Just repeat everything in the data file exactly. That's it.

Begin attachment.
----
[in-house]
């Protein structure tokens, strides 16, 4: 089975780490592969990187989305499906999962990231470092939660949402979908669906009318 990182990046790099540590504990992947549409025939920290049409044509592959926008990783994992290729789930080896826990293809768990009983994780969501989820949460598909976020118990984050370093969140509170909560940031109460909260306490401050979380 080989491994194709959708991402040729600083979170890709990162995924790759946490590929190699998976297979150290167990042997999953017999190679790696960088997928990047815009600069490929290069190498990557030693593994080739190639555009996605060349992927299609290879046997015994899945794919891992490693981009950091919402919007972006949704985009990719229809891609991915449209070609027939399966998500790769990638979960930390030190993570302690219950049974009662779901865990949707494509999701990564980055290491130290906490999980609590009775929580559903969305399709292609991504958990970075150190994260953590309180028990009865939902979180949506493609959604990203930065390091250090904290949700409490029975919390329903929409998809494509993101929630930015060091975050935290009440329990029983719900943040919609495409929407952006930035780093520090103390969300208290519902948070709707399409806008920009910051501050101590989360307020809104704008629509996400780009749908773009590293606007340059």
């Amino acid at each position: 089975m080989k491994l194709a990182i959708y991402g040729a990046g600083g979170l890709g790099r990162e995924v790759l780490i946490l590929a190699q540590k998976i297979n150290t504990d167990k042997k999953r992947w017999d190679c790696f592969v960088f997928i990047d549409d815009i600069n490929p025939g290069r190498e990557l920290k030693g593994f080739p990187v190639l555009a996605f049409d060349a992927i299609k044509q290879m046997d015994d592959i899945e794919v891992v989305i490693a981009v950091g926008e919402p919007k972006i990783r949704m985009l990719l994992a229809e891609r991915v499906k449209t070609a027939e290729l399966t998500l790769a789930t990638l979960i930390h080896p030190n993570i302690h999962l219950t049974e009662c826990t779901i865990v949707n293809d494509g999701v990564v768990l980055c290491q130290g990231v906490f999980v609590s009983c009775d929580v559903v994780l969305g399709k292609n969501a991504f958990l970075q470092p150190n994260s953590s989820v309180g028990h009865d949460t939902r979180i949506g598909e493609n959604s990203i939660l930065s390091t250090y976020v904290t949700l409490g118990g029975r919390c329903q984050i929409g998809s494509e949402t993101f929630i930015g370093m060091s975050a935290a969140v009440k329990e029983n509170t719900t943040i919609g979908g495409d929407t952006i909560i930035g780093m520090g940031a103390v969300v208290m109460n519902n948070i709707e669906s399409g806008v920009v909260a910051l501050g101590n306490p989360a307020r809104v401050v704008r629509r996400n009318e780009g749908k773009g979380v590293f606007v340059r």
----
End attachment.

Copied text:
[in-house]
């Protein structure tokens, strides 16, 4: 089975780490592969990187989305499906999962990231470092939660949402979908669906009318 990182990046790099540590504990992947549409025939920290049409044509592959926008990783994992290729789930080896826990293809768990009983994780969501989820949460598909976020118990984050370093969140509170909560940031109460909260306490401050979380 080989491994194709959708991402040729600083979170890709990162995924790759946490590929190699998976297979150290167990042997999953017999190679790696960088997928990047815009600069490929290069190498990557030693593994080739190639555009996605060349992927299609290879046997015994899945794919891992490693981009950091919402919007972006949704985009990719229809891609991915449209070609027939399966998500790769990638979960930390030190993570302690219950049974009662779901865990949707494509999701990564980055290491130290906490999980609590009775929580559903969305399709292609991504958990970075150190994260953590309180028990009865939902979180949506493609959604990203930065390091250090904290949700409490029975919390329903929409998809494509993101929630930015060091975050935290009440329990029983719900943040919609495409929407952006930035780093520090103390969300208290519902948070709707399409806008920009910051501050101590989360307020809104704008629509996400780009749908773009590293606007340059």
């Amino acid at each position: 089975m080989k491994l194709a990182i959708y991402g040729a990046g600083g979170l890709g790099r990162e995924v790759l780490i946490l590929a190699q540590k998976i297979n150290t504990d167990k042997k999953r992947w017999d190679c790696f592969v960088f997928i990047d549409d815009i600069n490929p025939g290069r190498e990557l920290k030693g593994f080739p990187v190639l555009a996605f049409d060349a992927i299609k044509q290879m046997d015994d592959i899945e794919v891992v989305i490693a981009v950091g926008e919402p919007k972006i990783r949704m985009l990719l994992a229809e891609r991915v499906k449209t070609a027939e290729l399966t998500l790769a789930t990638l979960i930390h080896p030190n993570i302690h999962l219950t049974e009662c826990t779901i865990v949707n293809d494509g999701v990564v768990l980055c290491q130290g990231v906490f999980v609590s009983c009775d929580v559903v994780l969305g399709k292609n969501a991504f958990l970075q470092p150190n994260s953590s989820v309180g028990h009865d949460t939902r979180i949506g598909e493609n959604s990203i939660l930065s390091t250090y976020v904290t949700l409490g118990g029975r919390c329903q984050i929409g998809s494509e949402t993101f929630i930015g370093m060091s975050a935290a969140v009440k329990e029983n509170t719900t943040i919609g979908g495409d929407t952006i909560i930035g780093m520090g940031a103390v969300v208290m109460n519902n948070i709707e669906s399409g806008v920009v909260a910051l501050g101590n306490p989360a307020r809104v401050v704008r629509r996400n009318e780009g749908k773009g979380v590293f606007v340059r």